Some of the largest banks in Britain have warned the coronavirus pandemic will hit their already under-pressure earnings, with a decline in economic activity eating into fee income.
Lloyds will delay part of a £3bn technology investment programme in response to the coronavirus pandemic to maintain its capital levels, its chief executive said today, as the head of Royal Bank of Scotland (RBS) warned the outbreak would dent profits.
“Now we have a huge external shock, which will provide a delay,” Lloyds’ Antonio Horta-Osorio told a conference organised by Morgan Stanley in London.
Prime Minister Boris Johnson yesterday effectively shut down social life in Britain and ordered the most vulnerable to isolate for 12 weeks in a bid to contain the virus, although he stopped short of ordering pubs and restaurants to close.
Horta-Osorio warned that a decline in consumer spending would lower Lloyds’ fee income, and that the banking giant was likely to sell fewer mortgages as homebuyers are prevented from viewing potential properties by the social isolation measures.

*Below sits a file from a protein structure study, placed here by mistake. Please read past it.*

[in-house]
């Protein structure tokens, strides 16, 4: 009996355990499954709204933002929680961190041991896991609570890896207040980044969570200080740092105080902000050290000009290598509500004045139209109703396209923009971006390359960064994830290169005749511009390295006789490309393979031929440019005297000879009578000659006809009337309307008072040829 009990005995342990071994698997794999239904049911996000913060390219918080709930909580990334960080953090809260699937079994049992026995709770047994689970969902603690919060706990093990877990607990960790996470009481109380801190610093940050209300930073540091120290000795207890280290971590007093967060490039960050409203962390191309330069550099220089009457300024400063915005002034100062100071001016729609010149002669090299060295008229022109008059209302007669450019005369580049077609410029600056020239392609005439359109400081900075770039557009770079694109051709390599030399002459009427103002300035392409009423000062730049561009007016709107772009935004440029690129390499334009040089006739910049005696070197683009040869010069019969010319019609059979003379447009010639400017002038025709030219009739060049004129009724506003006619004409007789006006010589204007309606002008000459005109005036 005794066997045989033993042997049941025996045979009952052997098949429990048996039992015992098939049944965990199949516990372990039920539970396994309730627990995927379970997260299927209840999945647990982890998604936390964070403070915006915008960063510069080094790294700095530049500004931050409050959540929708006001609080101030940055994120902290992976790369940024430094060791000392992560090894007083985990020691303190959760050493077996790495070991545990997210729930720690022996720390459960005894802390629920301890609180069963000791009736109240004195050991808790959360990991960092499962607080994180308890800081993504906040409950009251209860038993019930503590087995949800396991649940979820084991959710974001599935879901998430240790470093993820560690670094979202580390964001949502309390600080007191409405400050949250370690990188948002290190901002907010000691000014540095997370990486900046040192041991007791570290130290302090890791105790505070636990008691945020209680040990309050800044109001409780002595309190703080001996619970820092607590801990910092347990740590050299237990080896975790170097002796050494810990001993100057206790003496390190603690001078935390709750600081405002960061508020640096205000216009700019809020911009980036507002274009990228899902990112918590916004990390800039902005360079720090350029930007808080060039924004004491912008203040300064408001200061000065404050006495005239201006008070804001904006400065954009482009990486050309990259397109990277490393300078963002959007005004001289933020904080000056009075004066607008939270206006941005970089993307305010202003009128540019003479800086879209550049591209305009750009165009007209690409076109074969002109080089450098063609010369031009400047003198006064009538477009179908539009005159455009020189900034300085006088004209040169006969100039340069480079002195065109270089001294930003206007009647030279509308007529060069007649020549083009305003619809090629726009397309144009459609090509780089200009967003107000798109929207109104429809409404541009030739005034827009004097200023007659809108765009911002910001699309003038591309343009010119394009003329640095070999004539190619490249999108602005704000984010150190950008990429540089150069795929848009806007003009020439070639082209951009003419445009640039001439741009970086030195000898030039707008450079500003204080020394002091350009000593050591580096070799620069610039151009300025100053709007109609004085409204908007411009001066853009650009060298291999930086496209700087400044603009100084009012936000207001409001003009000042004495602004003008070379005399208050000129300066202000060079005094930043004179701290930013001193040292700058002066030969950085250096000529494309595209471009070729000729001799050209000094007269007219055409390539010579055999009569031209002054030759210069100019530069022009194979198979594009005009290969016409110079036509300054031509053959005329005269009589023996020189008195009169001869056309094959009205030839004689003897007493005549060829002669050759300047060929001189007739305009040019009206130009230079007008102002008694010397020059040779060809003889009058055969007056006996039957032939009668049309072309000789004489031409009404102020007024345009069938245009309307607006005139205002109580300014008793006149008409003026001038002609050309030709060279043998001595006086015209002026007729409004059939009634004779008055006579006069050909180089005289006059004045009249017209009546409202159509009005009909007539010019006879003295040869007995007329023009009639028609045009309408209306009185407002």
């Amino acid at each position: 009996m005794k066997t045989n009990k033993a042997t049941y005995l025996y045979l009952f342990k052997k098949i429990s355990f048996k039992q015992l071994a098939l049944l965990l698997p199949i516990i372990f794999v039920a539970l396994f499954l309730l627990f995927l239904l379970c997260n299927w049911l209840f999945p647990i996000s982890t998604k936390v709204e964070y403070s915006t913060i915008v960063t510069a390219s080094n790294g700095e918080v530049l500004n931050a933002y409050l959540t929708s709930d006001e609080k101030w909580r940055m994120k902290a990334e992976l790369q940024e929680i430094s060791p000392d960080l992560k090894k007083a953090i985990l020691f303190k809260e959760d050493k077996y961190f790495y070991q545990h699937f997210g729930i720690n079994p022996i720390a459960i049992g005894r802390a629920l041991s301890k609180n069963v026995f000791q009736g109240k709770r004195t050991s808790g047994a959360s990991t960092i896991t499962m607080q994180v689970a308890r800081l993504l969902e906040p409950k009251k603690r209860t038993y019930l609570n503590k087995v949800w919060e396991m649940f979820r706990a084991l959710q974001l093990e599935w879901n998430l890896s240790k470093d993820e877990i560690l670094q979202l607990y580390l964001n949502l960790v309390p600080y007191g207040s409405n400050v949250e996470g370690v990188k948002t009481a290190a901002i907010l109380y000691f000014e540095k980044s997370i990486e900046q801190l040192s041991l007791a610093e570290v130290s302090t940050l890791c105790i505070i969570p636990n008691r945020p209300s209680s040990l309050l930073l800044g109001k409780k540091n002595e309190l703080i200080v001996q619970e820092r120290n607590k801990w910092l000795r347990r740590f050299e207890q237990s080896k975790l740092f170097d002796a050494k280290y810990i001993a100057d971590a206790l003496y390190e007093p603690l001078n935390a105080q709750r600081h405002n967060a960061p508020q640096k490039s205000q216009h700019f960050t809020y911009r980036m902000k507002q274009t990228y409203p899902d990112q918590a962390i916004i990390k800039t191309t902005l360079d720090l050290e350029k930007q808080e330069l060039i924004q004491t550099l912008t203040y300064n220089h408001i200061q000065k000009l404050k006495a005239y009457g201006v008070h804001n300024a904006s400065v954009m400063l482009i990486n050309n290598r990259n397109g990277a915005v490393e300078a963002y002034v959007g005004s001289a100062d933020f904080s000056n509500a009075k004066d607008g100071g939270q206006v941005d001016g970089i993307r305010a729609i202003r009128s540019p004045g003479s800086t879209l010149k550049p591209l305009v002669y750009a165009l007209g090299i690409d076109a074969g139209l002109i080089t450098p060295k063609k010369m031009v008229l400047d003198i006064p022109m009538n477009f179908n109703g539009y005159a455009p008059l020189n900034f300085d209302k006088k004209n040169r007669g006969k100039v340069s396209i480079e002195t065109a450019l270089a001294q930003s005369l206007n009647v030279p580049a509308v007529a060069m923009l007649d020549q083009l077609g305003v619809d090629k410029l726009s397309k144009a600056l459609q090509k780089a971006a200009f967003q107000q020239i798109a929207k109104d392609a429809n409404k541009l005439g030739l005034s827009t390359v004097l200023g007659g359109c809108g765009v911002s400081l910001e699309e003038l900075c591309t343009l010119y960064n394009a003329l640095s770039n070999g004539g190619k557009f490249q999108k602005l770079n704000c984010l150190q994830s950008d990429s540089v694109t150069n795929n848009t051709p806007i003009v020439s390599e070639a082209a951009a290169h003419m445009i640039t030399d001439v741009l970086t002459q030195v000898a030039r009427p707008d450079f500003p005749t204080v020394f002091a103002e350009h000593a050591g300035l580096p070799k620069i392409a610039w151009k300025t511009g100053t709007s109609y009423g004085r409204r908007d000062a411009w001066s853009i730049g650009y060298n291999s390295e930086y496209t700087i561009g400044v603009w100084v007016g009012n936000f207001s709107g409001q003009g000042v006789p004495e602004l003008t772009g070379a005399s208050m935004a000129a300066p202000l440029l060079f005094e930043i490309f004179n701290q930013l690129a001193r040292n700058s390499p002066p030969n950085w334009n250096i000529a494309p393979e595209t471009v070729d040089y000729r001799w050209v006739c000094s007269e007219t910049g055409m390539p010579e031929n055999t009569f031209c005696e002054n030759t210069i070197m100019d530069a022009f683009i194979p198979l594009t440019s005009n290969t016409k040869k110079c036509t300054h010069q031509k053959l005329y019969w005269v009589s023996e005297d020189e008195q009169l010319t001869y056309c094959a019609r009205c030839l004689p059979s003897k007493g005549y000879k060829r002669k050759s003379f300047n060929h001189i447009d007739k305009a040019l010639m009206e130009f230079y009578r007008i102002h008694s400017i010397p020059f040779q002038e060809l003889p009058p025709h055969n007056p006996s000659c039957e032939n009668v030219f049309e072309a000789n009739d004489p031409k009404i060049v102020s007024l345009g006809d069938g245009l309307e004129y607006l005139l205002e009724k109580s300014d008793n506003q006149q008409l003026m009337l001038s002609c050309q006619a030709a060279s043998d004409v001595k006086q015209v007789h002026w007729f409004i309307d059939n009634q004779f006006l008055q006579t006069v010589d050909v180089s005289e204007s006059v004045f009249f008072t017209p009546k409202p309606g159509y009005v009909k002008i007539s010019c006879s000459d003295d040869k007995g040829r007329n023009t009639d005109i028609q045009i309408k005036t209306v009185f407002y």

Speaking at the same conference, RBS chief executive Alison Rose said it was “too early” to know what likely financial impact Covid-19 would have on the bank, but added that the Bank of England’s recently 50 basis-point rate cut was likely to hurt its income.
The BoE’s emergency cut would hit revenues by around £170m per 25 basis point cut – translating to a roughly £340m hit in total, Rose said.
“Clearly a lower rate environment places more pressure on the NIM [net interest margin, a measure of profitability] and we will obviously respond to that,” she said.
Rose also told the conference that RBS was experiencing volumes of payments “close to Black Friday levels” without experiencing any issues.
Rose, who took over as chief executive of the lender in November, said that over 19,000 staff had worked from home last Monday and that RBS had the functionality for over 36,000 employees to do so.
The bank’s executive team are working across split sites, she continued, and will be “able to manage business as usual”.